|ACHARYA, MOHAN - University Of Arkansas|
|YANG, YICHAO - University Of Arkansas|
|LEE, JUNG AE - University Of Arkansas|
|SHARMA ACHARYA, ROSHANI - University Of Arkansas|
Submitted to: PeerJ
Publication Type: Peer Reviewed Journal
Publication Acceptance Date: 3/8/2021
Publication Date: 4/22/2021
Citation: Acharya, M., Yang, Y., Ashworth, A.J., Burke, J.M., Lee, J., Sharma Acharya, R. 2021. Soil microbial diversity in organic and non-organic pasture systems. PeerJ. 9. Article e11184. https://doi.org/10.7717/peerj.11184.
Interpretive Summary: The increased use of antibiotics, pesticides, and fertilizers has altered soil biodiversity and has raised concerns about the sustainability of management intensive agriculture. Further, there is a limited understanding of how chemical fertilizers and pesticides affect soil microbial communities. Therefore, the objective of this study is to access soil microbial diversity following 10 years of continuous pasture management (organic or non-organic). Researchers found that organic pasture management promoted greater soil microbial diversity compared to the inorganic pasture system (herbicides and chemical fertilizer applications). Therefore, long-term animal manure (poultry litter and sheep manure) applications improved the soil microbial diversity, which is important for sustainable forage growth, nutrient retention, and pasture resiliency.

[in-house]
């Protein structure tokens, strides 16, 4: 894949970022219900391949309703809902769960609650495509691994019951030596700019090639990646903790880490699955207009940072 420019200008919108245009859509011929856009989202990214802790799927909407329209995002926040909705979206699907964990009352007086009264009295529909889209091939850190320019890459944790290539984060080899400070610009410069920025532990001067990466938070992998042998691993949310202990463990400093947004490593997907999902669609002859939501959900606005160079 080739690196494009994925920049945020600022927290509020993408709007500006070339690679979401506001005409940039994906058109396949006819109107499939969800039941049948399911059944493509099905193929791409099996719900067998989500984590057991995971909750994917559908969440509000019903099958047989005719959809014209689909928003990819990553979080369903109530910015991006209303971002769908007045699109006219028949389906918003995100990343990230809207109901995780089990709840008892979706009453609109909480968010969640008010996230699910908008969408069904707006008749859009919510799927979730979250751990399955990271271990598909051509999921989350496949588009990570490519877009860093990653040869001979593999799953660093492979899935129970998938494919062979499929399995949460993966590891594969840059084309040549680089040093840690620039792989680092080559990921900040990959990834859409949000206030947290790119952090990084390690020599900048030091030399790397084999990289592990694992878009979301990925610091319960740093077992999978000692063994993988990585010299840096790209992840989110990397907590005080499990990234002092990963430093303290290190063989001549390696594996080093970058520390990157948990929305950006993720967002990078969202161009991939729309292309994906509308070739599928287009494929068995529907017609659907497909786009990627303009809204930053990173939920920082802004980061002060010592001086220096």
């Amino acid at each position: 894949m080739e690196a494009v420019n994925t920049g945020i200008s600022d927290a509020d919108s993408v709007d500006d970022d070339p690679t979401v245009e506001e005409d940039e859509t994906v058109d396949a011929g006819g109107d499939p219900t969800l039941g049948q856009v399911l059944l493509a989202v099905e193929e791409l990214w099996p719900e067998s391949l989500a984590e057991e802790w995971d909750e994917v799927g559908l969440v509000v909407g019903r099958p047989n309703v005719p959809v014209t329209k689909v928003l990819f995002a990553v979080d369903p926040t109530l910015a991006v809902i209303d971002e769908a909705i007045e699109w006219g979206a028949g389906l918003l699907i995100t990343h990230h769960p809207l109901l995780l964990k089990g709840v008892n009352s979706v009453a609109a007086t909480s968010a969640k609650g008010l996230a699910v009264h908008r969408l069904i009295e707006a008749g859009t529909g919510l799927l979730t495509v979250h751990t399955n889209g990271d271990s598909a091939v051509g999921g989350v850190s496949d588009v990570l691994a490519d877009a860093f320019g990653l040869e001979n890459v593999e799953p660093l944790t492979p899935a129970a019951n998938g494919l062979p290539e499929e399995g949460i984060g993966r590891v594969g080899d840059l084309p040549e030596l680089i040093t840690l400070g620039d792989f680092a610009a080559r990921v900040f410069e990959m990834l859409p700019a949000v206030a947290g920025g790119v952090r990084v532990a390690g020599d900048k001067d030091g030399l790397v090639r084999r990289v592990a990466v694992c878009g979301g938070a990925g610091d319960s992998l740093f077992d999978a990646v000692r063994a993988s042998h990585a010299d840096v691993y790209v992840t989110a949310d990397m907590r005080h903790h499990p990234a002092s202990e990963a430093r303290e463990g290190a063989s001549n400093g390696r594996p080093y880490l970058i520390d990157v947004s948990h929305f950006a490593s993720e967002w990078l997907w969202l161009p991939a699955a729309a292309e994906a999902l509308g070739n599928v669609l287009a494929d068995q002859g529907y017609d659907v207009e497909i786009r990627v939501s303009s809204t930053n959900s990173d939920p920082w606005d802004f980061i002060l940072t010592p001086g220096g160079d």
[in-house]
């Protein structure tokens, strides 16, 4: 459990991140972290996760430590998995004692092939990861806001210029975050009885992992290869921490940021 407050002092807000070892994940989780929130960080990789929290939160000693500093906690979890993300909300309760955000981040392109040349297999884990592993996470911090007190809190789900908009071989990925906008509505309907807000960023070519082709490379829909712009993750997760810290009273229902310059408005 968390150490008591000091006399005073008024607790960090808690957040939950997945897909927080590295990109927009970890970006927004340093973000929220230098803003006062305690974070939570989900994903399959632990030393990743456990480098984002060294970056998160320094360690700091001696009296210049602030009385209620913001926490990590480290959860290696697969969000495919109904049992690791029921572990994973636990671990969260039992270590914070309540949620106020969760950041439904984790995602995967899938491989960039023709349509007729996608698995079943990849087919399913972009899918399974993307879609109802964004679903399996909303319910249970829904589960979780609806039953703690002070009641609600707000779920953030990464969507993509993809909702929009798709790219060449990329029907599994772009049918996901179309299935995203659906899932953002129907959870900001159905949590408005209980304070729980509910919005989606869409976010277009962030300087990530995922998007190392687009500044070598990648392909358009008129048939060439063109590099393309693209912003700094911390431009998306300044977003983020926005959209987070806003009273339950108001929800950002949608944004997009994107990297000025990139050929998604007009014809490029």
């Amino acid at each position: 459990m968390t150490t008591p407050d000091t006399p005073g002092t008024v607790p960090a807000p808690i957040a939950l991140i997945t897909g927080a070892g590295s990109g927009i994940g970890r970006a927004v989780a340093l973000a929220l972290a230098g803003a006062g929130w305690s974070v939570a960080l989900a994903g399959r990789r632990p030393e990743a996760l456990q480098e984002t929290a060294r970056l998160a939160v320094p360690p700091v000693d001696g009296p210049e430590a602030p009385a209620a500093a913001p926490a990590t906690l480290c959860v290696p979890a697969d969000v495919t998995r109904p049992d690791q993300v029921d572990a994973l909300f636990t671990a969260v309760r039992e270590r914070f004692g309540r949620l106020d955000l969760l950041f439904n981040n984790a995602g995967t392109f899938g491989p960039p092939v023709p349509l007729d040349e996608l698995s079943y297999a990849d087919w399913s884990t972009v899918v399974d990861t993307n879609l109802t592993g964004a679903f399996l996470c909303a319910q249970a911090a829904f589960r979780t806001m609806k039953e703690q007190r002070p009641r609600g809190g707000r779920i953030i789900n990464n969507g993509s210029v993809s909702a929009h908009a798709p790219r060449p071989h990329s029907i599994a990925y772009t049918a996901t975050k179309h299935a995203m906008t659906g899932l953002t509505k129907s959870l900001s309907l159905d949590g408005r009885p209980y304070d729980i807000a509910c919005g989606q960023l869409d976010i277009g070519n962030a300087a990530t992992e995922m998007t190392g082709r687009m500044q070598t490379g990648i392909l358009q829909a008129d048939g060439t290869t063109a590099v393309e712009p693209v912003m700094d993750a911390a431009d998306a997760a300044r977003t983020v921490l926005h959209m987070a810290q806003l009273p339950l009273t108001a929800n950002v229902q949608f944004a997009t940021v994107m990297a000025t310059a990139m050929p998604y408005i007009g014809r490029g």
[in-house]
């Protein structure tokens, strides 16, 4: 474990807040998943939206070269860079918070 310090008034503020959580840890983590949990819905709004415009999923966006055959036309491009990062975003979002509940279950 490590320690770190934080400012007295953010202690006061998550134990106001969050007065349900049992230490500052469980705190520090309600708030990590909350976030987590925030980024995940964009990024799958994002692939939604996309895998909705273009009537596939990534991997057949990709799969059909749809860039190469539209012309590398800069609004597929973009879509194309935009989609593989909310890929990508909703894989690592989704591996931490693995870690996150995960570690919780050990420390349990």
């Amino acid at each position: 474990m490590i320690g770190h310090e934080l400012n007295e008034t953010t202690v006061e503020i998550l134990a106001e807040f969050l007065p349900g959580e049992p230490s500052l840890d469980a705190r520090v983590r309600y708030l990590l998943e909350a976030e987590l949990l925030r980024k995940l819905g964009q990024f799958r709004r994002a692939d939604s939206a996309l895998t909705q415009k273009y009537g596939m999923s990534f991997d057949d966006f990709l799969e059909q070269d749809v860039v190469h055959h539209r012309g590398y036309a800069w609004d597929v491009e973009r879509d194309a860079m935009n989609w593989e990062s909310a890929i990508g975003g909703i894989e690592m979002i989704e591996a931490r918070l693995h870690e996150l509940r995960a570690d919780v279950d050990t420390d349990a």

Technical Abstract: Understanding the effects of organic pasture management on the soil microbiome is important for sustainable forage production since soil microbiome diversity contributes to improved nutrient cycling, soil structure, plant growth, and environmental resiliency; however, the soil microbiome response to pasture management is largely unknown. This study assessed the soil microbial diversity, richness, and community structure following 10 years of pasture management (organic or non-organic) using Illumina 16S rRNA gene amplicons. Soil samples were collected from 0-15 cm in July and August from 2017-2018. Total soil organic C, N, minerals, and pH were determined. Overall, greater soil bacterial species richness (P = 0.05) occurred in organic relative to non-organic (conventional) systems. Management affected bacterial species richness (Chao1), with greater richness occurring in organic pasture soils and less richness occurring in non-organic systems (P = 0.05). Similarly, management effected bacterial evenness (Simpson’s index), with a more diverse community occurring in organically managed soils relative to non-organic pastures (P = 0.05). Linear discriminant analysis effect size analysis showed statistically significant and biologically consistent differences in bacterial taxa in organic compared with non-organic soils. Therefore, there was a shift in bacterial community structure in organic relative to non-organic soils (P = 0.05). Consequently, pasture management affected soil microbial diversity, with greater diversity occurring in organic than non-organic systems, likely owing to applications of organic poultry litter in organic systems compared to non-organic management (use of inorganic-fertilizers and herbicides). Results indicate that when pastures are converted to organic production systems, soil microbial richness and diversity may increase, thereby resulting in enhanced soil microbiome function in the largest agricultural land use category in the US.